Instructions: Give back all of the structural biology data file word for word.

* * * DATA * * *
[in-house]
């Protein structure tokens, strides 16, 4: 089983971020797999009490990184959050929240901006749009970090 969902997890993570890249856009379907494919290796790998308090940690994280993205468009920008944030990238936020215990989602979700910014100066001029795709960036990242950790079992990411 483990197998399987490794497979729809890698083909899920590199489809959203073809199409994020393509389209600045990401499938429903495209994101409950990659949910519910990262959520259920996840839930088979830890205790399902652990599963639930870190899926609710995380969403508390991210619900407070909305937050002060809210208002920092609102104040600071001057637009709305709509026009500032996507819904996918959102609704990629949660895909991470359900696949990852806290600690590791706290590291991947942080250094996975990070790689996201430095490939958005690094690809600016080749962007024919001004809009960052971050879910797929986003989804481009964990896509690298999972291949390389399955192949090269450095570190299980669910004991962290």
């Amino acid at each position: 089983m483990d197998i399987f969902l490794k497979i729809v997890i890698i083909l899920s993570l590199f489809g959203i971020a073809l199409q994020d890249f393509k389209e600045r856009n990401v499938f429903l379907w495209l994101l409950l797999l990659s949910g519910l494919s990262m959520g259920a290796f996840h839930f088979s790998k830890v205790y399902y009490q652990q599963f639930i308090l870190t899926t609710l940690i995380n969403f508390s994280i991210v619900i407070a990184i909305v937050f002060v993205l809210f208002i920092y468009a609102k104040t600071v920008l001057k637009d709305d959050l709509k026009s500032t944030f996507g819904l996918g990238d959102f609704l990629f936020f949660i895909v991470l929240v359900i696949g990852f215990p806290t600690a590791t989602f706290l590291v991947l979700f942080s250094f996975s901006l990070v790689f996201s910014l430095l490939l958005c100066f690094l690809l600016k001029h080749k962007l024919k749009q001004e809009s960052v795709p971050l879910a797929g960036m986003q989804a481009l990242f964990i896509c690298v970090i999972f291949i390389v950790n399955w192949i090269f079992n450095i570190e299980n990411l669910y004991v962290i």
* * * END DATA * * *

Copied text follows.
[in-house]
């Protein structure tokens, strides 16, 4: 089983971020797999009490990184959050929240901006749009970090 969902997890993570890249856009379907494919290796790998308090940690994280993205468009920008944030990238936020215990989602979700910014100066001029795709960036990242950790079992990411 483990197998399987490794497979729809890698083909899920590199489809959203073809199409994020393509389209600045990401499938429903495209994101409950990659949910519910990262959520259920996840839930088979830890205790399902652990599963639930870190899926609710995380969403508390991210619900407070909305937050002060809210208002920092609102104040600071001057637009709305709509026009500032996507819904996918959102609704990629949660895909991470359900696949990852806290600690590791706290590291991947942080250094996975990070790689996201430095490939958005690094690809600016080749962007024919001004809009960052971050879910797929986003989804481009964990896509690298999972291949390389399955192949090269450095570190299980669910004991962290």
């Amino acid at each position: 089983m483990d197998i399987f969902l490794k497979i729809v997890i890698i083909l899920s993570l590199f489809g959203i971020a073809l199409q994020d890249f393509k389209e600045r856009n990401v499938f429903l379907w495209l994101l409950l797999l990659s949910g519910l494919s990262m959520g259920a290796f996840h839930f088979s790998k830890v205790y399902y009490q652990q599963f639930i308090l870190t899926t609710l940690i995380n969403f508390s994280i991210v619900i407070a990184i909305v937050f002060v993205l809210f208002i920092y468009a609102k104040t600071v920008l001057k637009d709305d959050l709509k026009s500032t944030f996507g819904l996918g990238d959102f609704l990629f936020f949660i895909v991470l929240v359900i696949g990852f215990p806290t600690a590791t989602f706290l590291v991947l979700f942080s250094f996975s901006l990070v790689f996201s910014l430095l490939l958005c100066f690094l690809l600016k001029h080749k962007l024919k749009q001004e809009s960052v795709p971050l879910a797929g960036m986003q989804a481009l990242f964990i896509c690298v970090i999972f291949i390389v950790n399955w192949i090269f079992n450095i570190e299980n990411l669910y004991v962290i």